Phil the Shelf: exploring 'faith-lit'

Monday 29 July 2013, 11:03

Phil Rickman Phil Rickman

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Let's face it: if it wasn't for God, being an atheist would be no fun at all.

Without the Bible, the Welsh geneticist Steve Jones' latest book wouldn't have a sexy title like The Serpent's Promise, suggesting, as it does, all manner of seductive sins.

Actually, it's just an attempt - fairly successful as far as it goes - to explain the Bible with reference to current scientific thinking.

Steve Jones is, of course, far too cool to come over as an arm-waving evangelical, fundamentalist atheist like, erm, others in his profession.

And, though he is an atheist, the Christian ministry is actually in his west Wales genes, as he explains on the BBC Radio Wales book programme, Phil the Shelf, before the show widens out to look at what's new in faith-lit.

Professor Steve Jones Professor Steve Jones

The thing about God is that he doesn't just walk off into the sunset, and people are still making life-changing discoveries.

For example, Margaret Coles, a former Sunday Times journalist from the Conwy Valley, has discovered that God might not, after all, be a grim-faced bearded bully who employs the Devil to deal with unrepentant sinners, but a kind-hearted, tolerant super-being who has already forgiven you.

This is the message of Julian of Norwich, a woman of the 14th century whose visionary manuscript, Revelations of Divine Love, is also remarkable for what could be the most forensically gritty account of the crucifixion of Christ in existence.

It reads like journalism, and Margaret Coles has threaded Julian into The Greening, an usual novel about a contemporary journalist's struggle to find love and become professionally worthwhile.

We also look at the largely-American sub-genre of crime fiction known as the clerical mystery, through Unholy Communion, a thriller by Donna Fletcher Crow from Idaho. Its subject is modern pilgrims following the old St David trail from Caerleon to the Pembrokeshire coast, tailed all the way by the forces of evil. How come only Americans these days can get away with what you'd have to call a devout detective story?

Finally, we look at the very American phenomenon of Scientology, with The Church of Fear, Panorama reporter John Sweeney’s account of his pursuit of Scientologists in nice suits, their pursuit of him and how he lost his cool with one of them and became a star on YouTube.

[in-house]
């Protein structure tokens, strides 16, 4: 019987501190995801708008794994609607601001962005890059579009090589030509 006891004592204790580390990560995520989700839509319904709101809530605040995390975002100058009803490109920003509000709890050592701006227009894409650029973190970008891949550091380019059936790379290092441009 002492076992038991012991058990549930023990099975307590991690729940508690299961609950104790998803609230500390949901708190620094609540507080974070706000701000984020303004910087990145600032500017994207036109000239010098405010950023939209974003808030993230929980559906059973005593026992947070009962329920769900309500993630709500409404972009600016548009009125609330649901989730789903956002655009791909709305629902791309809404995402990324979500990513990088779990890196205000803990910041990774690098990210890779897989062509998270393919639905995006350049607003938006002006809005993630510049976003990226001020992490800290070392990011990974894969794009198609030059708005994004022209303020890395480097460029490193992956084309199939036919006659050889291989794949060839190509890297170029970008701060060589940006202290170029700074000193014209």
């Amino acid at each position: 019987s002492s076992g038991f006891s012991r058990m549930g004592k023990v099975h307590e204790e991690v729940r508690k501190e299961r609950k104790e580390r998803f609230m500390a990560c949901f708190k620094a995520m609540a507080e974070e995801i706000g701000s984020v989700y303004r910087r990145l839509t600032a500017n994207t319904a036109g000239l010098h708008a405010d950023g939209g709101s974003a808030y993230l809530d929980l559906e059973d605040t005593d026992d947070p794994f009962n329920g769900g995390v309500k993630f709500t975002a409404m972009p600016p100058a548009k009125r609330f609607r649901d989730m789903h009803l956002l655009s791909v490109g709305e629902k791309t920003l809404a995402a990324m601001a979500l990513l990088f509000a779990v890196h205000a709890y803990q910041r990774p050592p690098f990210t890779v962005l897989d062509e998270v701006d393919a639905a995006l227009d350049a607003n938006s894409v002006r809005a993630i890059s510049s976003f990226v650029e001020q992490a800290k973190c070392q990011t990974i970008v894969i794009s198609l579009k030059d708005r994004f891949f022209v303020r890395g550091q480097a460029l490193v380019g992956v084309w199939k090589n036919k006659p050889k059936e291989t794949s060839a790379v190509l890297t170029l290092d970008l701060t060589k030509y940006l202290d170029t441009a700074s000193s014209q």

Scientology, and its set of practices known as Dianetics, were the invention of a science-fiction writer called L Ron Hubbard, and, in a curious way, they do seem actually to work. Behind all the fantasy stuff about evil entities from Outer Space lies what, even to psychiatrists, must be quite a credible idea about spring-cleaning your subconscious so you can move on.

However, 'going clear', as they call it, is not cheap.

Well, OK, it's peanuts if you're a Scientological role model like Tom Cruise but, for the rest of us, it might involve a second mortgage. John Sweeney's book appears to suggest that the Church's reputation for being sinister and manipulative and driving innocent Panorama reporters over the edge might, in some way, be not unconnected with protecting its enormous profits.

Talking of which gives me an idea. Surely there must be a massive bestseller-in-waiting called Teach Yourself Scientology, through which readers can learn to come to terms which their Inner Thetan* without spending tens of thousands or having to meet smooth men in expensive suits.


*Thetans? It's a long story. You need to listen to the programme.

Listen to Phil the Shelf on BBC Radio Wales today, Monday 29 July, from 6.30pm. If you miss the show, catch up on BBC iPlayer for the next seven days.

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